This “price-suppression dividend” could be as much or more than the 70% “dividend” seen when physical gold (priced at $20/ounce when seized by the Federal government in A.D. 1933) jumped to $35/ounce in A.D. 1934.  Although the common people had no idea that there was a 70% “dividend” built into their gold coins in A.D. 1933, the government recognized and expected that “dividend” when they seized the gold.  Thus, the concept of a gold “dividend” is not unprecedented.

•  In A.D. 1933, the government knew that physical gold was under-priced and therefore a “dividend” was available to be captured.  Today, gold investors are beginning to sense the presence of another “dividend” hidden in the current, suppressed price of gold.

Today’s gold investors increasingly bet that the day must come when commodity markets will again be free to reflect the true price of physical gold (rather than the manipulated price of paper gold).  When that day comes, the price of physical gold will be discovered to be somewhere between two and fifteen times the price of paper gold.

Thus, a man who purchased 100 ounces of physical gold for the paper-gold price of $170,000 could suddenly see the price of his 100 ounces of physical gold jump to somewhere between $340,000 to $2.5 million.

The difference between the price of paper gold in the manipulated markets and the price of physical gold on a true, free market is the “price-suppression dividend” that’s currently intrinsic to every ounce of physical gold.  When that “dividend” will be paid is anyone’s guess.  It might be paid in six months.  It might be paid in six years.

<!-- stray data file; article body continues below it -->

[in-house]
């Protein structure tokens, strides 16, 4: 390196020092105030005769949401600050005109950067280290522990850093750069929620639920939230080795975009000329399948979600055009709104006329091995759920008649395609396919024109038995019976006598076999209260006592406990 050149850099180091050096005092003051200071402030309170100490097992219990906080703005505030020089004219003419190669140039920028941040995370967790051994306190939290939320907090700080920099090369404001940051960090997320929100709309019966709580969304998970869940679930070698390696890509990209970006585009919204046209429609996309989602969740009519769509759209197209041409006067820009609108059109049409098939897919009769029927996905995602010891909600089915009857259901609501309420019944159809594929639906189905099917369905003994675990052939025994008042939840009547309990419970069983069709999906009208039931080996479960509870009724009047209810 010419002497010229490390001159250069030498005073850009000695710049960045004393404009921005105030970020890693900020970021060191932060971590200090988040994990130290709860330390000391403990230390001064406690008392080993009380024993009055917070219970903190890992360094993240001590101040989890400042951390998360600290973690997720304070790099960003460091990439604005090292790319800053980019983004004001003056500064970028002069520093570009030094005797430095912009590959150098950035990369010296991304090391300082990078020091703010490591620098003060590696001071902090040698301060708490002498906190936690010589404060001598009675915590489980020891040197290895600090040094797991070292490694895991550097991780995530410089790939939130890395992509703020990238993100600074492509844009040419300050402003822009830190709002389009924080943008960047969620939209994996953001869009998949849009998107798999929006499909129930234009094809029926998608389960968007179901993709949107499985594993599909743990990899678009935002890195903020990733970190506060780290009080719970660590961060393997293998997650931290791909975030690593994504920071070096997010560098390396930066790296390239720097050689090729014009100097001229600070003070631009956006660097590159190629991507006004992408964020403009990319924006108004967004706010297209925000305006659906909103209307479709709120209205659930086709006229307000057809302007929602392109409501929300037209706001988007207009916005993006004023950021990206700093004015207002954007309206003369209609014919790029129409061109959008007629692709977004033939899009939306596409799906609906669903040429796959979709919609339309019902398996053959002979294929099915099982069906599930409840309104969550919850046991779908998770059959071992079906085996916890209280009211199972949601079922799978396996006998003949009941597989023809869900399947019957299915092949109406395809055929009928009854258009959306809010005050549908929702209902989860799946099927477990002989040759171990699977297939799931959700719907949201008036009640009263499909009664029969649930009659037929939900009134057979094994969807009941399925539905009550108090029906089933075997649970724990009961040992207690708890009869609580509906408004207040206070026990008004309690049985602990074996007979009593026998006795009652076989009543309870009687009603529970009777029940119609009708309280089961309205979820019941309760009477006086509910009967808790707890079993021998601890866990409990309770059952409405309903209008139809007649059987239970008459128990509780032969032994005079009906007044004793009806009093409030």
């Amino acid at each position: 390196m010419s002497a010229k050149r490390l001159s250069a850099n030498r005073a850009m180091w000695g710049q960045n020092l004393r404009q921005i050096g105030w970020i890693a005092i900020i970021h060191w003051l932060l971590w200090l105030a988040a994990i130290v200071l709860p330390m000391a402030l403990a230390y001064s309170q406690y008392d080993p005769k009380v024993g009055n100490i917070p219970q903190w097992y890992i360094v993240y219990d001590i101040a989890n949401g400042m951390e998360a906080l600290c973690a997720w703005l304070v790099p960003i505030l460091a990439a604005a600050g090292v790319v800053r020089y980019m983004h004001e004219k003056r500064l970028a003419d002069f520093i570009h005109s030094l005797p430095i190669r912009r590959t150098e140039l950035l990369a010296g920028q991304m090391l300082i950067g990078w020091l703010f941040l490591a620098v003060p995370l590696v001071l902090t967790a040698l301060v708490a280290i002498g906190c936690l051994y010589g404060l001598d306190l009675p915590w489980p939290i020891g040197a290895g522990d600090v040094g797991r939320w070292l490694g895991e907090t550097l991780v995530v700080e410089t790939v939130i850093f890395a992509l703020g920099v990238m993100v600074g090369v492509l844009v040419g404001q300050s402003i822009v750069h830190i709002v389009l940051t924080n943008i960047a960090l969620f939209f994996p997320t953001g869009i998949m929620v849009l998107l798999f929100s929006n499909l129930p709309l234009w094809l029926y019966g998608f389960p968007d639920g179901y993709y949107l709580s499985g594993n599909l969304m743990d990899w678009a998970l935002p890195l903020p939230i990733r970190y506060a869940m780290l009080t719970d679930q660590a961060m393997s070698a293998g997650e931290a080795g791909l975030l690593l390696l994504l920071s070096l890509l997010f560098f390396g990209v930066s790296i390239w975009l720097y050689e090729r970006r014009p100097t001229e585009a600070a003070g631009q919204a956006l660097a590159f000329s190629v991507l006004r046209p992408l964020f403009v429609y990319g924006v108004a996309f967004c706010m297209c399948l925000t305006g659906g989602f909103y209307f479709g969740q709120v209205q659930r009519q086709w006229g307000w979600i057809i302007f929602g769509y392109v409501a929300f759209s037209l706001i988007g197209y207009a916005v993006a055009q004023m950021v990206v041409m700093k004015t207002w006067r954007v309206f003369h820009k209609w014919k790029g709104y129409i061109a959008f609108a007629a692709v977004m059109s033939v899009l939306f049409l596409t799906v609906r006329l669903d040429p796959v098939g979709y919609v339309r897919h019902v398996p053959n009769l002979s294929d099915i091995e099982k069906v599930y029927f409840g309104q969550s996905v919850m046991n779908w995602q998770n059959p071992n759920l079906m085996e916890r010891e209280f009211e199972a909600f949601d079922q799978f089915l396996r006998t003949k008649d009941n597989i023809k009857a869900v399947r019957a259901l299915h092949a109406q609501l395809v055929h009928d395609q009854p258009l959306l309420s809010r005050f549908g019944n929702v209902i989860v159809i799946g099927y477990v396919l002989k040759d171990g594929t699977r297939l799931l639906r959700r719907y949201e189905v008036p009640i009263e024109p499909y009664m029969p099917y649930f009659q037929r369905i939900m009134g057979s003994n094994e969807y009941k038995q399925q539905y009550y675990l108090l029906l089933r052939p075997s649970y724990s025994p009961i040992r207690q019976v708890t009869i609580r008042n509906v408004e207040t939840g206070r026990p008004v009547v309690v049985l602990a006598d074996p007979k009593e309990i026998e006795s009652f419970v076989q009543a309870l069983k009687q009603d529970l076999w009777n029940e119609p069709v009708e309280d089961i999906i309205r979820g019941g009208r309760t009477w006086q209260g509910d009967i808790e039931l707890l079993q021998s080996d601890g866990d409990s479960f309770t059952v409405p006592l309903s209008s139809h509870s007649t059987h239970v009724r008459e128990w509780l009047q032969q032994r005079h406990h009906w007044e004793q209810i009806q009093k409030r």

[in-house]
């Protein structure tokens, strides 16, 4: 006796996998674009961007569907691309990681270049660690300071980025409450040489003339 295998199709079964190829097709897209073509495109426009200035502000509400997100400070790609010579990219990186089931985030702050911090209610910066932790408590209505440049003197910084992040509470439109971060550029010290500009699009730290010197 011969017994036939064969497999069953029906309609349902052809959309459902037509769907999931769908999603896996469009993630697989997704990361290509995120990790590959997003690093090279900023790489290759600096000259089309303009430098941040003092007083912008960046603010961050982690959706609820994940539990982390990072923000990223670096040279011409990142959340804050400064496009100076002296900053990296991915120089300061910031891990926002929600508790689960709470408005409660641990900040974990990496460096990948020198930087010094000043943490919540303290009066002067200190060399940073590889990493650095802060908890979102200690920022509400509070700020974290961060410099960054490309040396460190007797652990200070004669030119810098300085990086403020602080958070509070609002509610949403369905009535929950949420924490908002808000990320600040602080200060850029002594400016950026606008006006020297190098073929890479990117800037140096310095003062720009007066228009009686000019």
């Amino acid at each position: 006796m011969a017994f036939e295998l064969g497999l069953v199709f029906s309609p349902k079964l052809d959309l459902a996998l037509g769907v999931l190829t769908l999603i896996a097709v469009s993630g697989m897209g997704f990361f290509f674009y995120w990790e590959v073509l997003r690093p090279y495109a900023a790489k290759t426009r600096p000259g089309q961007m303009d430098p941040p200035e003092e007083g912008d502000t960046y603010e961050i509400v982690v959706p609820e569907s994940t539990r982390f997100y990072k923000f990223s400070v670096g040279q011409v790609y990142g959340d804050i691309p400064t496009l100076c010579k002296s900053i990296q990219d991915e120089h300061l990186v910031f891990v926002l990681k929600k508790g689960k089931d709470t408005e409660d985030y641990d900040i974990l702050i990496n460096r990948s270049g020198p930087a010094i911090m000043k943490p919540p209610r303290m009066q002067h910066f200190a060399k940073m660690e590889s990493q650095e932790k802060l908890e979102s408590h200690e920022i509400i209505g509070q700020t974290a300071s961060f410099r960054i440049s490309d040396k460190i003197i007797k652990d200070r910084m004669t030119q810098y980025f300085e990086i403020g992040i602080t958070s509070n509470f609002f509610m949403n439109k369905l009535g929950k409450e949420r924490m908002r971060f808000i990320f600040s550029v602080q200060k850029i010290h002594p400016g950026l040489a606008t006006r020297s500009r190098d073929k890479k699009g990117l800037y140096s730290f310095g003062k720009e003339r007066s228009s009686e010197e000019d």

But that “price-suppression dividend” has been built into every ounce of physical gold by the PTB’s efforts to artificially suppress the price of paper gold.

So long as the price-suppression schemes continue, there’ll be a hidden “price-suppression dividend” in every ounce of physical gold—and that “dividend” will continue to grow.

So long as the “price-suppression dividend” remains largely hidden in each ounce of physical gold, each ounce of physical gold will not only preserve your wealth—it will hold the potential of generating real income whenever the “price-suppression dividend” is finally paid.

Thus, physical gold is virtually certain to be capable of generating some imperfectly known, but considerable, “income”.

In fact, over the next five years, there’s a high probability that and investment in physical gold will generate more “income” than any other generic investment vehicle.

“3. Is there a good opportunity for appreciation?”

Despite price-suppression schemes, the price of gold has appreciated by nearly 20% per year for the past decade.  Other than silver, no other generic investment has kept pace with gold.  This price appreciation is likely to continue and even accelerate (due to hyper-inflation of the fiat dollar and/or gold going into the “mania phase” of the bull market cycle) for the next five years.